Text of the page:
The HDP issued a statement saying that Babacan had called HDP co-chair Mithat Sancar and strongly condemned the move against Gergerlioğlu. “Our friend, deputy Mustafa Yeneroğlu is in parliament and we also stand by you. We strongly condemn this unjust decision,” Babacan reportedly told Sancar.

Meanwhile, Yeneroğlu also released a statement on Twitter saying the expulsion of Gergerlioğlu from parliament was against the Constitution and parliament “had unfortunately taken a part in this unlawfulness.”

“This stance is disrespectful against the national will. The Constitutional Court must end this unlawfulness as soon as possible,” he said.

Felicity Party spokesperson Birol Aydın said that the stripping of Gergerlioğlu of his parliamentary status will “leave a black mark on our political history.”

“This decision is the manifestation of an understanding which wants to push legitimate political area to other grounds in a stubborn and insistent way. We do not approve of this decision which weakens the Turkish parliament, completely disregards national sovereignty and the rule of law,” Aydın tweeted.

The European Parliament Standing Rapporteur for Turkey Nacho Sánchez Amor and the Chair of the Delegation to the EU-Turkey Joint Parliamentary Committee Sergey Lagodinsky have also issued a statement in reaction to Gergeroğlu's expulsion from the parliament. 

"His case is another crude example of the dire situation of freedom of speech in the country, the abuse of anti-terror measures to silence any critical voice and the particular crackdown on opposition, especially the HDP party, in an attempt to limit pluralism and political debate," the leading MEPs said in their statement. 

They said the fact that the move against Gerlioğlu came only two weeks after Erdoğan presented a new Human Rights Action Plan "is a painful 'reality check.'"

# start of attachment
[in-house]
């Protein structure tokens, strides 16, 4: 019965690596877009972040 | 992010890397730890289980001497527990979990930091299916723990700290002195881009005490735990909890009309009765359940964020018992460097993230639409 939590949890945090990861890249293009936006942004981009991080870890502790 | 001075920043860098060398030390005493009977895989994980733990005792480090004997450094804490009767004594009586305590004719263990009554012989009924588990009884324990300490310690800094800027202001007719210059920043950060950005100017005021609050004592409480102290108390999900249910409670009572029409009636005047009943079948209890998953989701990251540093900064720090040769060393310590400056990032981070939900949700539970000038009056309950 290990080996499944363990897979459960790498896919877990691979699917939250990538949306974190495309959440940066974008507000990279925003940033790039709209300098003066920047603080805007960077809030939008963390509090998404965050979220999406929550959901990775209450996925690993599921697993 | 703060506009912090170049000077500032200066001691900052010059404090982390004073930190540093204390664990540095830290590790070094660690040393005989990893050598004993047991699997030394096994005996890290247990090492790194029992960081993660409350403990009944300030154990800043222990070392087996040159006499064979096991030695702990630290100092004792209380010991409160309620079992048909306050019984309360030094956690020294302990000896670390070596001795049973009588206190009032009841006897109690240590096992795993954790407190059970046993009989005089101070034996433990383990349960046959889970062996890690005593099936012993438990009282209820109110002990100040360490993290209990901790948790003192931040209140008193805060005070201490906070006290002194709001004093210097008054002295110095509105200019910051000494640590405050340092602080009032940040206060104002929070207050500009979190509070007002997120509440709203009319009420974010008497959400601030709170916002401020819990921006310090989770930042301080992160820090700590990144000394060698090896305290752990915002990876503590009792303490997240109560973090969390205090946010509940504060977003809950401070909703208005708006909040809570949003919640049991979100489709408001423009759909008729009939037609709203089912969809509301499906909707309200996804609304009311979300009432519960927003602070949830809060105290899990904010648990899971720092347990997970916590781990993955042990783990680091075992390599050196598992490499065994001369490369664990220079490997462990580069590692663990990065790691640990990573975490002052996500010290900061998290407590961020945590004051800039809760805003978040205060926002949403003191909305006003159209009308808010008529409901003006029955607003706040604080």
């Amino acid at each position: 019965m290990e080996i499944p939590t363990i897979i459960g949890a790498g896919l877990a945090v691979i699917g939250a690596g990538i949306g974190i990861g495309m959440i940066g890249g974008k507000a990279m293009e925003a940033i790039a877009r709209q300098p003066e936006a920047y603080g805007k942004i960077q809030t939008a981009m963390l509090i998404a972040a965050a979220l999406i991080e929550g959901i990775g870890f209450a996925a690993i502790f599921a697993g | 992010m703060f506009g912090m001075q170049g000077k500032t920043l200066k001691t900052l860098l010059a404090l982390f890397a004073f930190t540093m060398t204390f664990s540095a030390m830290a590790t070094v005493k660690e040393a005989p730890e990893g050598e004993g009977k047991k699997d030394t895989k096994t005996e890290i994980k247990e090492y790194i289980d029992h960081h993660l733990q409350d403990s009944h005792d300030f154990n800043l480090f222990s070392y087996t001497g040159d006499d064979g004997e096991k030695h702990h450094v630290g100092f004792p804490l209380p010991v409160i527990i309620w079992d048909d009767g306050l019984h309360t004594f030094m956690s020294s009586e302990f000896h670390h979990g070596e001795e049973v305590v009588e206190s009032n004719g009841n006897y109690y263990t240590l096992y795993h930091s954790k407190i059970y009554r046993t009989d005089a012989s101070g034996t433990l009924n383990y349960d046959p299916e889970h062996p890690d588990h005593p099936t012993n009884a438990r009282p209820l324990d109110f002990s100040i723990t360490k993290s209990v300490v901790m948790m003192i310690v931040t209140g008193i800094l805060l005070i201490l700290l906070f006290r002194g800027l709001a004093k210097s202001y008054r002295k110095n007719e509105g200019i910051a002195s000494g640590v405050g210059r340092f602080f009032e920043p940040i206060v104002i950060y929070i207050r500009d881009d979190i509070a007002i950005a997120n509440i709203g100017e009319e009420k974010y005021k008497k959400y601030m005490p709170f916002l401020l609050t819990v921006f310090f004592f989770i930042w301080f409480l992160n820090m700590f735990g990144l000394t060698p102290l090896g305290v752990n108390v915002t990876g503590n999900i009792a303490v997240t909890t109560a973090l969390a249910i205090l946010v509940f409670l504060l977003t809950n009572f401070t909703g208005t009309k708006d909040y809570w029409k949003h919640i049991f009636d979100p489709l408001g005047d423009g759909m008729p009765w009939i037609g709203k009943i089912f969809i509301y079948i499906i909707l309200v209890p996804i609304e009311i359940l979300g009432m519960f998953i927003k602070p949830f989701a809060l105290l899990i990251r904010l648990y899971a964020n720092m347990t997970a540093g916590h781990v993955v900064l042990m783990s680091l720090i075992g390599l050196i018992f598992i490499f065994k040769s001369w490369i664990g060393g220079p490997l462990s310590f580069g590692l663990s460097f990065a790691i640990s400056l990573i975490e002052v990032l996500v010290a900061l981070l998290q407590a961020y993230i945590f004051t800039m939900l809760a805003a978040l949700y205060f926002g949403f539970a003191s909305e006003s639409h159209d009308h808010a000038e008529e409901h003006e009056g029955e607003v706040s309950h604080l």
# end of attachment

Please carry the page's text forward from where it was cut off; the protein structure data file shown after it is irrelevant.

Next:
"Actions speak louder than words, and in this case, they speak particularly louder than any promise of legal reforms and any speech towards the EU full of good intentions," they said. 

Another MEP, former Turkey rapporteur of the European Parliament Kati Piri, described the move against Gergerlioğlu as "illegal, immoral and a cowardly act." 

On August 20, 2016, almost two years before he became a member of parliament, Gergerlioğlu tweeted and commented on a news story briefly reporting that the leadership of the armed Kurdistan Workers’ Party (PKK) based in northern Iraq had called on the Turkish state to take a step towards peace. The news story also carried a lengthy response to the PKK call by Bülent Arınç, then the speaker of the parliament and former deputy prime minister.

In recent weeks Gergerlioğlu has raised the issue of routinely reported strip searches of women taken into custody as a cruel and degrading practice. His work to highlight the issue has received wide coverage in the Turkish media but has been met with full or partial denials by the prison authorities and members of parliament from the ruling coalition.

HDP lawmakers are often accused of having links to the PKK. A number of its deputies were stripped of their statuses in the past and scores of HDP members, including former lawmakers, are currently imprisoned.

The HDP was the third-largest party in parliament after the June 24, 2018 elections with 67 seats. Erkan Baş and Barış Atay resigned from the party and joined the Workers' Party (TİP), Selçuk Mızraklı, Ayhan Bilgen and Bedia Özgökçe were elected mayors in the March 31, 2019 local elections, Leyla Güven and Musa Farisoğulları were stripped of their statuses as members of parliament, Tuma Çelik was expelled, Mensur Işık was dismissed and Ahmet Şık resigned.